The first part of The Brave And The Bold: Without Sin (DC), a collection of Brave And The Bold issues 17-22, is a routine programmer about Supergirl and Raven teaming up to fight a troubled young man whose daddy issues could wind up killing thousands. The story isn’t bad; writer Marv Wolfman captures both heroes convincingly, and their back-and-forth banter feels predictable but fun. The villain never really comes into focus, though, and Supergirl’s struggles with her past seem like the usual superhero angst. So it’s something of a shock that the second story in the volume, with Green Lantern and The Phantom Stranger facing down a planet-killing monster called the Purge, is so powerful. Doug Braithwaite’s art is gorgeously dreamlike, and the Purge makes for a dangerous threat, but in the relationship between a human doctor and a catatonic child, David Hine’s script really finds its soul. In what could’ve been a cliché, Hine manages to inspire deep feeling about the chance of redemption for a man who long ago gave himself up as damned. It’s a moving, surprisingly mature arc, in what could easily have been mistaken for just another throwaway team-up… A-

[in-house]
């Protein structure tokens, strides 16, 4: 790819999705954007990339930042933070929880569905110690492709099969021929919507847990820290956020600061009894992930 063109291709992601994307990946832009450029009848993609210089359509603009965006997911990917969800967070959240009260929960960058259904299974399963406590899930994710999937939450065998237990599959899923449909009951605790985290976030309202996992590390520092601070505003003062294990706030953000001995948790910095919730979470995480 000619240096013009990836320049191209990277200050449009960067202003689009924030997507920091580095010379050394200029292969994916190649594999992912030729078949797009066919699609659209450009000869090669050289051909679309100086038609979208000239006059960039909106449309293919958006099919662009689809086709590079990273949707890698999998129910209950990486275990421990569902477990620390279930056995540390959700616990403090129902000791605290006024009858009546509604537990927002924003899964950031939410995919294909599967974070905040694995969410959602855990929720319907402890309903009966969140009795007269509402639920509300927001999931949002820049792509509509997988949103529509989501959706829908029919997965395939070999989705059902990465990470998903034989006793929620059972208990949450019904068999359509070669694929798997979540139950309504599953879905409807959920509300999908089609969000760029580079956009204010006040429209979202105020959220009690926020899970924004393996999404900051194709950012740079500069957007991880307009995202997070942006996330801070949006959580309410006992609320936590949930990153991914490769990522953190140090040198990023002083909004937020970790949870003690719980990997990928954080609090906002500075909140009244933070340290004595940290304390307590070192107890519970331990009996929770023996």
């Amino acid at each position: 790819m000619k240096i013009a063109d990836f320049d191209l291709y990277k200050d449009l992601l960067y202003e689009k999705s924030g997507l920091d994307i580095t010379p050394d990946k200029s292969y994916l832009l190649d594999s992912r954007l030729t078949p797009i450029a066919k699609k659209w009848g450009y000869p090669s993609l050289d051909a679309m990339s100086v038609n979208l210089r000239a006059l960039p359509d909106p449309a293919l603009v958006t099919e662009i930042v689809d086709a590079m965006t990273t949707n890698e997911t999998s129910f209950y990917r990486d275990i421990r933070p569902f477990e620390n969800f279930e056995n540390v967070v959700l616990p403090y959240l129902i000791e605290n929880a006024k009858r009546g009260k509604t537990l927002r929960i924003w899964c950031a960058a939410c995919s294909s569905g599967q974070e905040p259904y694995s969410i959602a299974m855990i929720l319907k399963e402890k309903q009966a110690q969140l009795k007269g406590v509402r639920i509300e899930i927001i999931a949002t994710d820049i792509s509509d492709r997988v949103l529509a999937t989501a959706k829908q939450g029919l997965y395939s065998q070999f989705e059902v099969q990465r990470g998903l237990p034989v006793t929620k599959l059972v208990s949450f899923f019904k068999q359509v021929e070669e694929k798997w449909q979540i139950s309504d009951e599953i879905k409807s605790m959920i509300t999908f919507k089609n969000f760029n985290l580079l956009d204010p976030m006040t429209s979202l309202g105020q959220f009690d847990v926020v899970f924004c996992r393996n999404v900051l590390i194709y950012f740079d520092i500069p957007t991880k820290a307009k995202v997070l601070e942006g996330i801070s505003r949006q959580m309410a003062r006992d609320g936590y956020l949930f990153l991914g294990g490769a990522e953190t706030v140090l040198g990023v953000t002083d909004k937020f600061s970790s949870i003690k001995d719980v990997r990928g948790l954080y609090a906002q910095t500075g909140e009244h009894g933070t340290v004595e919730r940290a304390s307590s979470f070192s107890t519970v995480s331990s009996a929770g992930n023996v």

Remember that inventory we did last year, of unflattering moments in autobiographical comics? The entirety of Ken Dahl’s stomach-churning book Monsters (Secret Acres) could have fit nicely into that list. It’s a difficult, punishing read, just as it was clearly a difficult, punishing experience for Dahl, but his evocation of pain, horror, and self-loathing is nonetheless masterful. Dahl illustrates how he dismissed his ongoing problems with cold sores, until his girlfriend came down with vaginal herpes, and they both tested positive for the disease; from then on, he felt (and was occasionally treated) like a leper. Lacking health insurance or the money for expensive brand-name medicines, he shuffles through various stages of homeopathic and herbalist remedies while steeping in his own self-hatred—and occasionally earning it by drunkenly or selfishly putting uninformed partners at risk. Denial, desperation, and disgust weigh heavily on the book, which functions both as a detailed “So, you have herpes”-style STD informational pamphlet and a personal confessional in Jeffrey Brown mode. (Dahl’s art style finds a middle ground between Brown’s big-headed, awkward caricatures, the more fine-lined, detail-oriented work of Alex Robinson, and the loving grotesquerie of Basil Wolverton.) Dahl’s behavior and his angsty self-pity throughout the book can be frustrating, and the book’s narrow focus and repetitive obsession is exhausting, but there’s a deep fascination in the creative ways Dahl expresses his feelings, by turning his on-the-page avatar into a spiky, drippy bacteria, or showing him walking around after a particularly painful confrontation with his face pulped by a vengeful disease-god. And the story’s punchline is enough to send readers reeling… B